It’s not been a great summer for USA Basketball, as the vast majority of the players the organization has invited to be part of its training camp roster ahead of the upcoming FIBA World Cup in China have said no.
Most every top level star has declined, with Khris Middleton, Kyle Lowry, and Kemba Walker as the lone All-Stars from a year ago to say yes. More recently, we saw withdrawals from Montrezl Harrell and Andre Drummond, furthering the thin nature of the roster. It’s clear that most veteran players around the NBA don’t see the FIBA World Cup as an important enough competition in terms of what it means to their legacy to risk possible injury or fatigue heading into the NBA season, especially with how wide open the league appears.
The good news for USA Basketball is that no national team has a deeper player pool from which to choose, and as such, it can still draw starting-caliber NBA players and rising stars to fill out the roster. There are, essentially, three schools of thought with how Team USA should proceed with building the World Cup roster. The first, and the one they seem set on doing, is to bring in solid veterans to build the roster around a small core of young rising stars.
As of now, the roster features Donovan Mitchell, Jayson Tatum, Myles Turner, Jaylen Brown, Kyle Kuzma, Bam Adebayo, and Julius Randle as the top players under 25, with a somewhat surprising group of veterans, like Marcus Smart, Mason Plumlee, P.J. Tucker, and Thaddeus Young, filling in the rest of the spots. There’s something to be said for rewarding quality veterans with a chance to represent their country in a big international competition, and, as such, nothing wrong with the roster construction.
The second way to build out the roster would make the quest for a gold medal more difficult, but would also be way more fun. Keep that young core in place, but rather than filling the roster with tons of vets around them, double down on sending young guys that will be Team USA’s future. The Select Team, which practices and scrimmages against the main roster during training camp in Las Vegas, is filled with exciting young players, many of whom are likely to make it onto the main roster at some point. Trae Young, De’Aaron Fox, Marvin Bagley III, Jaren Jackson Jr., John Collins, Jarrett Allen, Mikal Bridges, and others could be added to the main squad and given an even greater experience than that of training camp.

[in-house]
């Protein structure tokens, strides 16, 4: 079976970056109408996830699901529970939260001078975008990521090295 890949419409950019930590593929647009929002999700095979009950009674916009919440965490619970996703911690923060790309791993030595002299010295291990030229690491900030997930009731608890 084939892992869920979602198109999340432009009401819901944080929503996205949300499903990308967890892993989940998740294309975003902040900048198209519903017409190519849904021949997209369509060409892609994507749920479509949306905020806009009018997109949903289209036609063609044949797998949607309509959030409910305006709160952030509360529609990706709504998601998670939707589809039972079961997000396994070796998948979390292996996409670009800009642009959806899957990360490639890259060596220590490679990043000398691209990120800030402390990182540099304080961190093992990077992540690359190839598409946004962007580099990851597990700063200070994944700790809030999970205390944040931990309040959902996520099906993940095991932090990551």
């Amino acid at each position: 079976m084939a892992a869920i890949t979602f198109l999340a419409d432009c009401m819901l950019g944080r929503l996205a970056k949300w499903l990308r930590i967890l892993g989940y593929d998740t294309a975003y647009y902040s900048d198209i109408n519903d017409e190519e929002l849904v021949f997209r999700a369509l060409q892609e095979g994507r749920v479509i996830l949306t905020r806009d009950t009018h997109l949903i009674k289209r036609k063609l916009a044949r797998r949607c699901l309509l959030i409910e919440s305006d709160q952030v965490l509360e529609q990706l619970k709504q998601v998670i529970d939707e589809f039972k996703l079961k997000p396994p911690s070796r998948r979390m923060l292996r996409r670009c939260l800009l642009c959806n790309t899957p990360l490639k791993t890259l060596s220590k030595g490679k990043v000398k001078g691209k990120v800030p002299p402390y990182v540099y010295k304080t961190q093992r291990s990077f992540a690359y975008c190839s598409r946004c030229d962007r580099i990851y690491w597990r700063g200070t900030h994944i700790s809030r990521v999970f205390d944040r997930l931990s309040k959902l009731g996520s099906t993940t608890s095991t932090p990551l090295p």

The goal of the Select squad is to give the young players a taste of what it’s like to be on the main roster by letting them see it up close and personal in camp, preparing for a potential call up down the line. However, in a year where the best players are saying no, there’s an easy opening for USA Basketball to use the World Cup (now and into the future) as the developing ground for their young stars. Sending a team with the young core already on the roster and the top players from the Select Team would be a wildly entertaining group and would immediately begin building some chemistry with the young stars of the league who are likely to take over USA hoops in the relatively near future.
This isn’t a revolutionary idea — in men’s soccer, for example, one major tournament is viewed as the pinnacle of the sport (the World Cup), while another requires you to bring a team of U-23 players and up to three players who are above that age group (the Olympics). USA Basketball could use this to do the same, just with the events flipped, and it would be a wildly entertaining team to watch, even if the result wasn’t necessarily a guaranteed gold.
I mentioned a third option, which is to send the team that qualified for the World Cup to the World Cup and let them finish what they started. That group, filled with non-NBA guys, getting to reap the rewards of their hard work would also be pretty cool, even if this would be the most difficult path for the United States to medal this summer.
Whatever the case, it’s time for USA Basketball to reassess the goals for the World Cup in terms of roster-building, and recognize a trend that’s only going to build. Take the young guys and let them loose on a competition to gain experience while simultaneously being the favorites to win the whole thing.